Where would this journey take us now? Naturally to the Poles starting in Antarctica with penguins and the revelation from our speaker that it was here that he had a seminal moment as the penguins queued along a snowy ridge to slide and leap into the water, and to repeat the process, full of enjoyment – this would now be taking Keith’s photo-world to the next level. The penguins are relentlessly pursued by seals and Skewers, who will take both chicks and eggs. In the sky above flew a Snow Petrel, effortlessly gliding around, fishing a lovely high key image. Hump backed whales joined the party and were photographed close enough to touch without causing any alarm to the enthusiasts in the watching party. At the opposite end of the Earth in the Canadian Arctic we were treated to lonely Polar Bear on a small sea ice flow seeking food to carry it through the harsh Winter, Keith described this award winning image adding the frightening warning that as this sea ice recedes then the opportunity for this iconic species to fatten up would become lost and another wonderful creature is, sadly, extinct. Travelling towards warmer regions, in Botswana, South Africa, Pantanal region of Brazil we saw awesome images of Cheetahs, Lions, Leopards, Jaguars, Rhinos (de-horned!), Elephant, Caymans, river Otters, and Painted Wolves all photographed in context, often with a story but with the inevitable forthcoming tragedy of reduced environments making many of these endangered. Birds of these regions included Pied Crow, Vultures, Tawny Eagle, African Skimmer, a host of different Kingfishers, Carmine bee Eater (with bee in beak) and Lilac breasted Rollers each was portrayed to its full advantage, often feeding or taking off to show their wonderful plumage, which is so often dazzling in its brightness and colour variation.
It seems these days that no photographer can avoid Iceland in his search for the perfect Landscape and certainly here we saw amongst the characteristic volcanic black sands, the sea stacks, waterfalls, ice flows of amazing colours and spine-chilling views of this exciting venue. We soon returned to our speaker’s home territory for images of a modest Lake District limestone pavement covered in moss, Bassenthwaite lake, Skiddaw in the late Winter Sun. The cloud formations providing reflections on the lake’s surface and the other landscape detail – but for a forensic photographer of Keith’s standing such images are insufficient and we were given a lesson in the contemporary skill (and art) of ICM (intentional camera motion).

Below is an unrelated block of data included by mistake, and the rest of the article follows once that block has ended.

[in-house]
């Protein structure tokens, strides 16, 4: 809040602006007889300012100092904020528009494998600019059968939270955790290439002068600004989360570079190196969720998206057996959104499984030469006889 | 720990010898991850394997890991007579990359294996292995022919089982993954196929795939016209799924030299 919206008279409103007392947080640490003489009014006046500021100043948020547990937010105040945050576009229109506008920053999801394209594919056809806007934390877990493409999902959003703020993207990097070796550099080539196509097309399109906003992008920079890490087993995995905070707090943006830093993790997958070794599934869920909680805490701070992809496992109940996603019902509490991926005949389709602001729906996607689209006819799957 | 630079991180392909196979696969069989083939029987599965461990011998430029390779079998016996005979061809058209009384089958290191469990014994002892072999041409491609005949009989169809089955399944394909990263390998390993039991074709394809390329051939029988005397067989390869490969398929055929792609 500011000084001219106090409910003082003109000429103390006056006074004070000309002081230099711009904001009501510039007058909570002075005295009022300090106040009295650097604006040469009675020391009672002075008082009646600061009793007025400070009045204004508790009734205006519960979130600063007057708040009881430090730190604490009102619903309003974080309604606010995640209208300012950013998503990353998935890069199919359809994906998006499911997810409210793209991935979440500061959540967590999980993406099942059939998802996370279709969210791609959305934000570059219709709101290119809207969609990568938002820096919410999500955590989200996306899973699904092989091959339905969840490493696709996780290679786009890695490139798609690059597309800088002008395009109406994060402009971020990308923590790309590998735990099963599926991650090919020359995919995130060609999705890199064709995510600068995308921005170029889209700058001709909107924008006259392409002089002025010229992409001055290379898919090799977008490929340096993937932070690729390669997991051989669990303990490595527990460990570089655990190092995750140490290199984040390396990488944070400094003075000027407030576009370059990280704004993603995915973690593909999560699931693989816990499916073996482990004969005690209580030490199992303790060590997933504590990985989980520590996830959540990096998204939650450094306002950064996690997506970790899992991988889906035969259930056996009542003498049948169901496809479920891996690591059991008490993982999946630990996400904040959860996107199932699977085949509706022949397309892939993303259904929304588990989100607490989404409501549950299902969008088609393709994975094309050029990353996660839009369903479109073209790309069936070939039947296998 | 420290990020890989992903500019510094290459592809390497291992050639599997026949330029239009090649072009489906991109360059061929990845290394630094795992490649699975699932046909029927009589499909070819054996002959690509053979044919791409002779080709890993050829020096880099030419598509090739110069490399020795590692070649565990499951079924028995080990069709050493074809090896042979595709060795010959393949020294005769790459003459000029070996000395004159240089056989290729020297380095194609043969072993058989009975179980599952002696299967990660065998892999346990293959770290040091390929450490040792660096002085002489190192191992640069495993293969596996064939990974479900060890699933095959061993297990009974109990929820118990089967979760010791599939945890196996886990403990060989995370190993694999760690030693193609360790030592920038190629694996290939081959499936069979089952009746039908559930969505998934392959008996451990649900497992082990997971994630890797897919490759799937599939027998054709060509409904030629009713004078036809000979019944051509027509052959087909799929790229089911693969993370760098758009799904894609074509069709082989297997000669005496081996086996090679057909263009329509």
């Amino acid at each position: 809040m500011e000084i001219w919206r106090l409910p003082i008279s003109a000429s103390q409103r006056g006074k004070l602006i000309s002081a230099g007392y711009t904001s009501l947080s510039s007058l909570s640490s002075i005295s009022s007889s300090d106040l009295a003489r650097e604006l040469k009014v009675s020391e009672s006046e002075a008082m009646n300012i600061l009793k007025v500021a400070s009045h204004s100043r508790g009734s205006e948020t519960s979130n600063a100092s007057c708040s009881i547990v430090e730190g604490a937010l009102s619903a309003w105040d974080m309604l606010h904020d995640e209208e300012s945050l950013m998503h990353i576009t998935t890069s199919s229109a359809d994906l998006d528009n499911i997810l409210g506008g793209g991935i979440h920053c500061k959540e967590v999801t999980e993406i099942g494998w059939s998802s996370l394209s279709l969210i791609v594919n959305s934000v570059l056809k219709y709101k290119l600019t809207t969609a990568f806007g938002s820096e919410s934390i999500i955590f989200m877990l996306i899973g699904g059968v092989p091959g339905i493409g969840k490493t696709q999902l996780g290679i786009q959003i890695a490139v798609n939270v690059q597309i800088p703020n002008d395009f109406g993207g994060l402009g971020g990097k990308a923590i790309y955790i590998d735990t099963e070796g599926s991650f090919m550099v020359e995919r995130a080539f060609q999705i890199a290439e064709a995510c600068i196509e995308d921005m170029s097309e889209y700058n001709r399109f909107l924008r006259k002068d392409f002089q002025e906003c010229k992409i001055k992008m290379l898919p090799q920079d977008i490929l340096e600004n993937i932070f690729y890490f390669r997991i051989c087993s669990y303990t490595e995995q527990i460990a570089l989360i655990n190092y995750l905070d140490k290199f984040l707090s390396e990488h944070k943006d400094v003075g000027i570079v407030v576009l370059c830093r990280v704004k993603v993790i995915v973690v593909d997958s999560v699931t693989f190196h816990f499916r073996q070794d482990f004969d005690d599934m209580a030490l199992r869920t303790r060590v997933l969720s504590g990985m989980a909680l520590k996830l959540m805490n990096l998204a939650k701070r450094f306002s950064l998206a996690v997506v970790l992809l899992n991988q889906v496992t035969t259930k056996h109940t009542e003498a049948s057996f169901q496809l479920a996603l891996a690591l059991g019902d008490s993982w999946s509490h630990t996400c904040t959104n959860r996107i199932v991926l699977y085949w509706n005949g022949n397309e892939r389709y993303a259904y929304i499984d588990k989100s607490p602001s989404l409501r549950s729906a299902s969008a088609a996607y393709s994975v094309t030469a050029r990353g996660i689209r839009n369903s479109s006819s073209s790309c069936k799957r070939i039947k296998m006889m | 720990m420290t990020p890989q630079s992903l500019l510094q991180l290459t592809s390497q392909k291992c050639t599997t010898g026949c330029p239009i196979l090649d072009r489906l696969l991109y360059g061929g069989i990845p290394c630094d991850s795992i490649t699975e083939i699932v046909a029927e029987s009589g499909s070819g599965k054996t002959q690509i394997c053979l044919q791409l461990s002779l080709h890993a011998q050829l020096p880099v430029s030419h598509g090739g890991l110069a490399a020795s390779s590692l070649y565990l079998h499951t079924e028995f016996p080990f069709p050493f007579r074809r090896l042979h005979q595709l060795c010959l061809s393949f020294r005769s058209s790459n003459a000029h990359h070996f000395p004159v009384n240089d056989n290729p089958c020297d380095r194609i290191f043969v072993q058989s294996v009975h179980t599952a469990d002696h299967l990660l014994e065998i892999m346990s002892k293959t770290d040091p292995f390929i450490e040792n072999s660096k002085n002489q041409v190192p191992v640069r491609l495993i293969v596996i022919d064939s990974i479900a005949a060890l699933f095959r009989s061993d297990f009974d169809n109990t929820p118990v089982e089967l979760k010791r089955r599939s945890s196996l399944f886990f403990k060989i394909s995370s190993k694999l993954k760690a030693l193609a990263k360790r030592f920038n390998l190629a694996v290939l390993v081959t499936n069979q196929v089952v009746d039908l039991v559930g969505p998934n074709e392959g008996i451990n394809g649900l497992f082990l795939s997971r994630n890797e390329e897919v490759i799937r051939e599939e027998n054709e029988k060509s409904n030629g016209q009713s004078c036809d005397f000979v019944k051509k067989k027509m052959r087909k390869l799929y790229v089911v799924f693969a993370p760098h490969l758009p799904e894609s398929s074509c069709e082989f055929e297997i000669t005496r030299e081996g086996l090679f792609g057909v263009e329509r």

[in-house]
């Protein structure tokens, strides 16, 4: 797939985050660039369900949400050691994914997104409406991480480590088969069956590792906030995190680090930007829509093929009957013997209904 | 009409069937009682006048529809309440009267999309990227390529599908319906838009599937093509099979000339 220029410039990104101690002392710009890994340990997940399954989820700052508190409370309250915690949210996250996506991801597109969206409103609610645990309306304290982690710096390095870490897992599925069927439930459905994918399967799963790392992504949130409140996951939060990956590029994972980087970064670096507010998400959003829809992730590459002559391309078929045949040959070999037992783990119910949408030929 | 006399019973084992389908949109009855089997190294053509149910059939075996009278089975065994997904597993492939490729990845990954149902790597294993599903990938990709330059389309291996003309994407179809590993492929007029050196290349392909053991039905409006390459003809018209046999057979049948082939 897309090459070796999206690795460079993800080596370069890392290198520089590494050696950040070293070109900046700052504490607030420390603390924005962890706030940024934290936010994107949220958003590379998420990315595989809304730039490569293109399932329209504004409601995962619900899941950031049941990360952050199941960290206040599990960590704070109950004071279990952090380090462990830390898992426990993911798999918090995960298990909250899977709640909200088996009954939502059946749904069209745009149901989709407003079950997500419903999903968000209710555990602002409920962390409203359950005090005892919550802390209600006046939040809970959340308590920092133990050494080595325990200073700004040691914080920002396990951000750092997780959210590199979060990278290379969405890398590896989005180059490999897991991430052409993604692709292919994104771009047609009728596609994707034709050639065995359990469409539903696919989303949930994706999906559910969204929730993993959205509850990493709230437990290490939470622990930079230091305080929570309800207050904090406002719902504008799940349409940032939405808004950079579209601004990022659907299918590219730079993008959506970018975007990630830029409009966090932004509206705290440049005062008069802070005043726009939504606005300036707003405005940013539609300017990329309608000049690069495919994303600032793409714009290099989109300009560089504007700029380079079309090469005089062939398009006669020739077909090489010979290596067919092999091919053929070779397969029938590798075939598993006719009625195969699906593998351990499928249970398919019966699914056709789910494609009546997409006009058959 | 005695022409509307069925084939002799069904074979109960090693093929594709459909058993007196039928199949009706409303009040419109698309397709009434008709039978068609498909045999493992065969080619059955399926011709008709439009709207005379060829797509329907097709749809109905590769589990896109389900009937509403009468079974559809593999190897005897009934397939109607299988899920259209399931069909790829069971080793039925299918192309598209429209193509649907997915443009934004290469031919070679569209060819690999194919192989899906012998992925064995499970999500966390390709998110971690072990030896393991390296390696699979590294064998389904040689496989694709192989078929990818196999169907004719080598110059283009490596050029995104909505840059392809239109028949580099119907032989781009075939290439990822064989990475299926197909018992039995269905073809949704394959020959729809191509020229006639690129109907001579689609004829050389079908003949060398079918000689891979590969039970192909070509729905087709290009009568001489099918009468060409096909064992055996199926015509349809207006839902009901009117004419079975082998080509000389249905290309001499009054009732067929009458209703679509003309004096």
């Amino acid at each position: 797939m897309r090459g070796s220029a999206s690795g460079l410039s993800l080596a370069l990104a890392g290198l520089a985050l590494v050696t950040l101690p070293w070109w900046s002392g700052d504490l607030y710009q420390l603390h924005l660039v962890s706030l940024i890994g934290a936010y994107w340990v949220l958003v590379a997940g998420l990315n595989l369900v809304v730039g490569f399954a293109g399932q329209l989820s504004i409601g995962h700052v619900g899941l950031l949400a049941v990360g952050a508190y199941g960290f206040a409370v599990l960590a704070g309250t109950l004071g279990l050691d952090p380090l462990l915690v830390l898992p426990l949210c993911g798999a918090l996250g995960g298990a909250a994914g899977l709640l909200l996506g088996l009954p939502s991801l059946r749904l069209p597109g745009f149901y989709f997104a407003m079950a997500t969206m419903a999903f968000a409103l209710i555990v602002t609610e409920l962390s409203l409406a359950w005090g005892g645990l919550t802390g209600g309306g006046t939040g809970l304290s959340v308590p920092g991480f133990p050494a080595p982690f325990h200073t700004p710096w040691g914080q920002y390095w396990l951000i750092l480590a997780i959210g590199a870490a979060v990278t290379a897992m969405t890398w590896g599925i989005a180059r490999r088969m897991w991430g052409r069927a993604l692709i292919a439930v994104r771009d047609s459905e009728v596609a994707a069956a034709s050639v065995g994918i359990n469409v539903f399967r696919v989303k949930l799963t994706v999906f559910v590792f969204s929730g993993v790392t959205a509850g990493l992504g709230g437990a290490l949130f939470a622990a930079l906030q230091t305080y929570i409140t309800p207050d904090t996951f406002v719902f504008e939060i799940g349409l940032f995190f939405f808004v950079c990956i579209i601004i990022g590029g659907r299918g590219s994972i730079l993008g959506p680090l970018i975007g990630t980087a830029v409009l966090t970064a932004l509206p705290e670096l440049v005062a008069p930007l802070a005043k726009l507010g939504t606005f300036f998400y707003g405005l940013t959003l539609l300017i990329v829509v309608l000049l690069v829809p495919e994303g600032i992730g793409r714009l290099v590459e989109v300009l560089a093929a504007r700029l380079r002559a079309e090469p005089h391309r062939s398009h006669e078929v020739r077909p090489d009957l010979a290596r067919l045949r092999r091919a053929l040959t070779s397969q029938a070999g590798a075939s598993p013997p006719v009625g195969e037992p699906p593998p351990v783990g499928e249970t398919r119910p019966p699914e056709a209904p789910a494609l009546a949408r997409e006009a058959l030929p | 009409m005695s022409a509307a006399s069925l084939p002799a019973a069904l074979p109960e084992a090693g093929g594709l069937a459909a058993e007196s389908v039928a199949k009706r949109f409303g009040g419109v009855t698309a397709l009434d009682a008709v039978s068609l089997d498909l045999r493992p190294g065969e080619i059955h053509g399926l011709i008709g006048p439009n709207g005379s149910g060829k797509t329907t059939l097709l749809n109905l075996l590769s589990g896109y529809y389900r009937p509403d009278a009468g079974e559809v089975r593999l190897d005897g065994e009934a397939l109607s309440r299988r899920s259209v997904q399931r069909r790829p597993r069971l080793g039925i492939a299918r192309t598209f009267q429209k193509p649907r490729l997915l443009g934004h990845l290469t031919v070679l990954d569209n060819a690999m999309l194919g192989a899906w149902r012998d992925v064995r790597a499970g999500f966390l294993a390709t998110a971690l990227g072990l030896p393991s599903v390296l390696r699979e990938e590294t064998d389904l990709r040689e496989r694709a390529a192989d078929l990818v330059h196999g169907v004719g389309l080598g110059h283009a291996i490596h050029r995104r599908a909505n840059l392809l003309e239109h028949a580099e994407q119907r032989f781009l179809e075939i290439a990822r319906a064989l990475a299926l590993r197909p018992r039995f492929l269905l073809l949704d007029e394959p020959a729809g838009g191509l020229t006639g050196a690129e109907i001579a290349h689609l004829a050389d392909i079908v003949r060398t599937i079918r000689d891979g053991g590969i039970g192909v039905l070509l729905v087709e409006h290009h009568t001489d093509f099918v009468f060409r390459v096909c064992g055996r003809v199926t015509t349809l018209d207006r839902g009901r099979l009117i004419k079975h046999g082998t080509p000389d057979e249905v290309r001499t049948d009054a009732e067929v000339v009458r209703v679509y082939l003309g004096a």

Many of us have seen trees, sometimes in leaf given a vertical camera movement treatment. This can be quite successful but here we see the technique taken to another level. Movement can be down to up, or up to down, either direction horizontally, using circular or arc like motions. All of this coupled with in-camera blending of several pictures and &/or blending of different pictures. We saw a remarkable example of this when two sorts of reeds were blended with heather florets to appear on a lake surface – a unique and quite fabulous series of shots. Probably the most spectacular were those taken on the River Cocker with the water flowing freely, the camera was moved from left to write following a cascading ripple to a flat horizontal, blessed by sunlight to illuminate the ripples and occasional movements to take in some turbulence all of this in 0.6 seconds.
The result was awesome! The possibilities of the ICM technique are infinite but, without doubt the method requires a great deal of practice and patience in order to achieve the level of success that we saw tonight.
Finally, to demonstrate his perception and versatility a group of images were taken of rock pools with broad flat boulders on a sunny day in late May on the Solway Coast. The results were bright sunshine patterns on water known as Caustics a setting of f10 and 1/300 second exposure. The Cumbrian Coast showing groynes entering the sea taken on a tripod with 2 second exposure to entirely calm the sea. We finished as we had started in Italy with Autumn in Lagoria, lovely trees with subtle foliage colours in the foreground with a background valley with a bluish hue, always a good recessive colour.
This informative, widespread and thought provoking presentation has, undoubtedly provided multiple possibilities for our members to try in the future and the painstaking precision with which Keith composes his work must be a salutary lesson to us all. An evening that surely will remain long in the memory of those of us who had the pleasure see it.
Many thanks – to see more we recommend you visit https://www.keithsnellphotos.com/